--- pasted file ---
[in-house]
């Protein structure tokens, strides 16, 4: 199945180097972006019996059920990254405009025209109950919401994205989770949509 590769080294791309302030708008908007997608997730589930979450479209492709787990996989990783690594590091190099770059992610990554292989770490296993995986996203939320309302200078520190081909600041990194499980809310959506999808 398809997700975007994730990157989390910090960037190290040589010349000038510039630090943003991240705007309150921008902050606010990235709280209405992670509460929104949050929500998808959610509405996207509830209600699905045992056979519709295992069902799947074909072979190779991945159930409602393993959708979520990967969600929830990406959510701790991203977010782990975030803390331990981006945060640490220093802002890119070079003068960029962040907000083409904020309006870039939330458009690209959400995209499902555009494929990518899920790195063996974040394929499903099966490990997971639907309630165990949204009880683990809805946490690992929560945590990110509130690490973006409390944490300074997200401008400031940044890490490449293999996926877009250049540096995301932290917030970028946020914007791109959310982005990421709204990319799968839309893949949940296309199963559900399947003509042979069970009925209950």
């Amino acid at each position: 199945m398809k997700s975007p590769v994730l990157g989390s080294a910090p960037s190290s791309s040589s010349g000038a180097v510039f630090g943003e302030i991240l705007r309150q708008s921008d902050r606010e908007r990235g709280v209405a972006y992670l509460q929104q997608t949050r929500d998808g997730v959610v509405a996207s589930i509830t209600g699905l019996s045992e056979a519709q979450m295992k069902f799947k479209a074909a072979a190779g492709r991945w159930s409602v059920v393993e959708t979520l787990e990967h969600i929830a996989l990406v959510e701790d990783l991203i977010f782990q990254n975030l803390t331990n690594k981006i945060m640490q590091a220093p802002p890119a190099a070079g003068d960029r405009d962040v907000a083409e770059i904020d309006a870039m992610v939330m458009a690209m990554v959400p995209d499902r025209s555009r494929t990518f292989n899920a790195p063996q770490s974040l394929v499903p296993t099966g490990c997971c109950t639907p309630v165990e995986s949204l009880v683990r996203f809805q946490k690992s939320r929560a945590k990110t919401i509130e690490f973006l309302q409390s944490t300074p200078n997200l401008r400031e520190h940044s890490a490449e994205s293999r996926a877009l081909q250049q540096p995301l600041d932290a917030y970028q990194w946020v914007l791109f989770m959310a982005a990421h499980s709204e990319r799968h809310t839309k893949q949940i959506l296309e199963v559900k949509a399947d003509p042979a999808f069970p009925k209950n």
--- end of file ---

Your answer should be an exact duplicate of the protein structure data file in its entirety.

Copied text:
[in-house]
């Protein structure tokens, strides 16, 4: 199945180097972006019996059920990254405009025209109950919401994205989770949509 590769080294791309302030708008908007997608997730589930979450479209492709787990996989990783690594590091190099770059992610990554292989770490296993995986996203939320309302200078520190081909600041990194499980809310959506999808 398809997700975007994730990157989390910090960037190290040589010349000038510039630090943003991240705007309150921008902050606010990235709280209405992670509460929104949050929500998808959610509405996207509830209600699905045992056979519709295992069902799947074909072979190779991945159930409602393993959708979520990967969600929830990406959510701790991203977010782990975030803390331990981006945060640490220093802002890119070079003068960029962040907000083409904020309006870039939330458009690209959400995209499902555009494929990518899920790195063996974040394929499903099966490990997971639907309630165990949204009880683990809805946490690992929560945590990110509130690490973006409390944490300074997200401008400031940044890490490449293999996926877009250049540096995301932290917030970028946020914007791109959310982005990421709204990319799968839309893949949940296309199963559900399947003509042979069970009925209950």
């Amino acid at each position: 199945m398809k997700s975007p590769v994730l990157g989390s080294a910090p960037s190290s791309s040589s010349g000038a180097v510039f630090g943003e302030i991240l705007r309150q708008s921008d902050r606010e908007r990235g709280v209405a972006y992670l509460q929104q997608t949050r929500d998808g997730v959610v509405a996207s589930i509830t209600g699905l019996s045992e056979a519709q979450m295992k069902f799947k479209a074909a072979a190779g492709r991945w159930s409602v059920v393993e959708t979520l787990e990967h969600i929830a996989l990406v959510e701790d990783l991203i977010f782990q990254n975030l803390t331990n690594k981006i945060m640490q590091a220093p802002p890119a190099a070079g003068d960029r405009d962040v907000a083409e770059i904020d309006a870039m992610v939330m458009a690209m990554v959400p995209d499902r025209s555009r494929t990518f292989n899920a790195p063996q770490s974040l394929v499903p296993t099966g490990c997971c109950t639907p309630v165990e995986s949204l009880v683990r996203f809805q946490k690992s939320r929560a945590k990110t919401i509130e690490f973006l309302q409390s944490t300074p200078n997200l401008r400031e520190h940044s890490a490449e994205s293999r996926a877009l081909q250049q540096p995301l600041d932290a917030y970028q990194w946020v914007l791109f989770m959310a982005a990421h499980s709204e990319r799968h809310t839309k893949q949940i959506l296309e199963v559900k949509a399947d003509p042979a999808f069970p009925k209950n």